Nord Stream 2

The construction and launch of Nord Stream 2 has become a never-ending story: no one neither has any fixed guarantees of its full-scale operation, nor knows the date of its final launch. Moreover, by now its economic and political aspects have become matters of equal importance. On the one hand, Germany and Austria, which national businesses have invested in Nord Stream 2 heavily, will greatly benefit from its launch and occupy the leading positions in the European gas-distribution industry. On the other hand, the sanctions on the participants of the project become more intense while political and legal problems are skyrocketing. We can be more precise in our predictions on the destiny of Nord Stream 2 only in a few months, when the White House articulates its position in a more clear and distinctive manner.

Battle on the market of Covid-19 vaccines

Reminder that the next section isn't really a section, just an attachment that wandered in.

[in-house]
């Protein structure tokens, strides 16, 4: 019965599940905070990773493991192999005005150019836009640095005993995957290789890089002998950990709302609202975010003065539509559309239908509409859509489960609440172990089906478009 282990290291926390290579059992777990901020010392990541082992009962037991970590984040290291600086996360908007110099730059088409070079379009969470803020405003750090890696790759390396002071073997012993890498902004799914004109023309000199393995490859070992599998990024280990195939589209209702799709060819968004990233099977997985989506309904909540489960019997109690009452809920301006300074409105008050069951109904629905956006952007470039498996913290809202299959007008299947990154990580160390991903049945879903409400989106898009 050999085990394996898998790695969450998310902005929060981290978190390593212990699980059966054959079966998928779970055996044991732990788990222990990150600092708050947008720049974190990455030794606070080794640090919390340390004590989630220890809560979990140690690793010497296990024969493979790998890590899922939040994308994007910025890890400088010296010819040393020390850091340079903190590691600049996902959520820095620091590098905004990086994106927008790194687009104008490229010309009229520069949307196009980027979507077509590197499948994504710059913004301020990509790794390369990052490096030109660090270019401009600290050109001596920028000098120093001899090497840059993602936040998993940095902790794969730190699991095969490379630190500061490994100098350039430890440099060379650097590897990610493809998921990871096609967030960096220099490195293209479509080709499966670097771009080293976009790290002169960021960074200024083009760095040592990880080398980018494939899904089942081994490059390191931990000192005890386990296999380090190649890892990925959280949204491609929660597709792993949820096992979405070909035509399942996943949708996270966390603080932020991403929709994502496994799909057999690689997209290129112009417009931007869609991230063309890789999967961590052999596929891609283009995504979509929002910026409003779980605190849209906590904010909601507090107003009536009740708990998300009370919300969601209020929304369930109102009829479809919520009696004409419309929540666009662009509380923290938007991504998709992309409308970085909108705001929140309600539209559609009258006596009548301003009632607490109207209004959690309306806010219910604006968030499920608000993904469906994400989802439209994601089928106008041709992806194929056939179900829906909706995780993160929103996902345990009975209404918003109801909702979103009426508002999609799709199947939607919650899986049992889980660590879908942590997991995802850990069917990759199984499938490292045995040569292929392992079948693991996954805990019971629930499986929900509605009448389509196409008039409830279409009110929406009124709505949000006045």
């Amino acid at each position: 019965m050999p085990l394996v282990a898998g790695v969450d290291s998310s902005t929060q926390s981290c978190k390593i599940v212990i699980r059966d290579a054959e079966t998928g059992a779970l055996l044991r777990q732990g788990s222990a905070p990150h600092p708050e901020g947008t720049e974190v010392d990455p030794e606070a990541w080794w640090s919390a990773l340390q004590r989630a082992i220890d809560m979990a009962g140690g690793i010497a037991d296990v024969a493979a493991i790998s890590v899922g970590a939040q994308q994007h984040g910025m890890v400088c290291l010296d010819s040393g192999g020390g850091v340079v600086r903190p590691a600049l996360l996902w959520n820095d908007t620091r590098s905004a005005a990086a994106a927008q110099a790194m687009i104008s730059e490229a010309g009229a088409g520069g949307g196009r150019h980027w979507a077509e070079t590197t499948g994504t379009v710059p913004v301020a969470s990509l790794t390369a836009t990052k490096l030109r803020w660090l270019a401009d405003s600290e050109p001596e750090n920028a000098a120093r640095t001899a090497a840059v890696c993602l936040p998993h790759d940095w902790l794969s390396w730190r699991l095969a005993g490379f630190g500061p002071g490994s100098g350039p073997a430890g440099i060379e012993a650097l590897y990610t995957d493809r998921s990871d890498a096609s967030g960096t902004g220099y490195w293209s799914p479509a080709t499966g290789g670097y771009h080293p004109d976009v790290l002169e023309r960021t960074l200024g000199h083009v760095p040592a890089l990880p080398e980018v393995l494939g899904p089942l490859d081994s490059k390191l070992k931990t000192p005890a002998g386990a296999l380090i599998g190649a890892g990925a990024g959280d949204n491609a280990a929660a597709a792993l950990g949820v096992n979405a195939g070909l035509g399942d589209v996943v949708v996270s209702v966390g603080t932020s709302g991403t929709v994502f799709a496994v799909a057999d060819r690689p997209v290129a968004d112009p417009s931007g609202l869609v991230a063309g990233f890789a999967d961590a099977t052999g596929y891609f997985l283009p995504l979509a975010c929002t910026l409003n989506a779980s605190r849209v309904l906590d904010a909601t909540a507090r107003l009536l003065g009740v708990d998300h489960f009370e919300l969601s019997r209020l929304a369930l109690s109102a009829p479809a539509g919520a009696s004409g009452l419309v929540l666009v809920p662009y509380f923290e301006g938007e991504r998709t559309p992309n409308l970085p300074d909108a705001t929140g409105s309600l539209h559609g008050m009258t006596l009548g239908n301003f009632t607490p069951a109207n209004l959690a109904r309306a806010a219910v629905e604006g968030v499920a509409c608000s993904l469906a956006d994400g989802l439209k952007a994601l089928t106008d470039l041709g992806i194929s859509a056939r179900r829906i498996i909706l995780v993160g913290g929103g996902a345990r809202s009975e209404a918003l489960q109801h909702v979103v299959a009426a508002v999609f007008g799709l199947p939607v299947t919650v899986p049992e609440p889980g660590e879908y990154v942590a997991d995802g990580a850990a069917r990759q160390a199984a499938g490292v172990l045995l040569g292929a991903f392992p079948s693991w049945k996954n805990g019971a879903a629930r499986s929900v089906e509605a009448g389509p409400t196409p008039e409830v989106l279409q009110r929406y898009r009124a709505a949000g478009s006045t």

Despite the start of a massive vaccination campaign in Europe, the vaccine market is not structured yet. The deep and cashful market of united Europe with more than 500 million consumers is a likely target for each and every vaccine producer. A fight for the market access appears to be not only conventional, but rather with the use of a broad variety of instruments, including political, economic and information pressure. It is a matter of national prestige for every member of the EU to develop and export its own vaccine, especially when there is proper scientific and technological infrastructure for the process. In this context, one should focus his attention on the recent statement of the Italian Pharmaceutical Agency, considering the launch of its own vaccine programme, which will help millions of Italians by September 2021.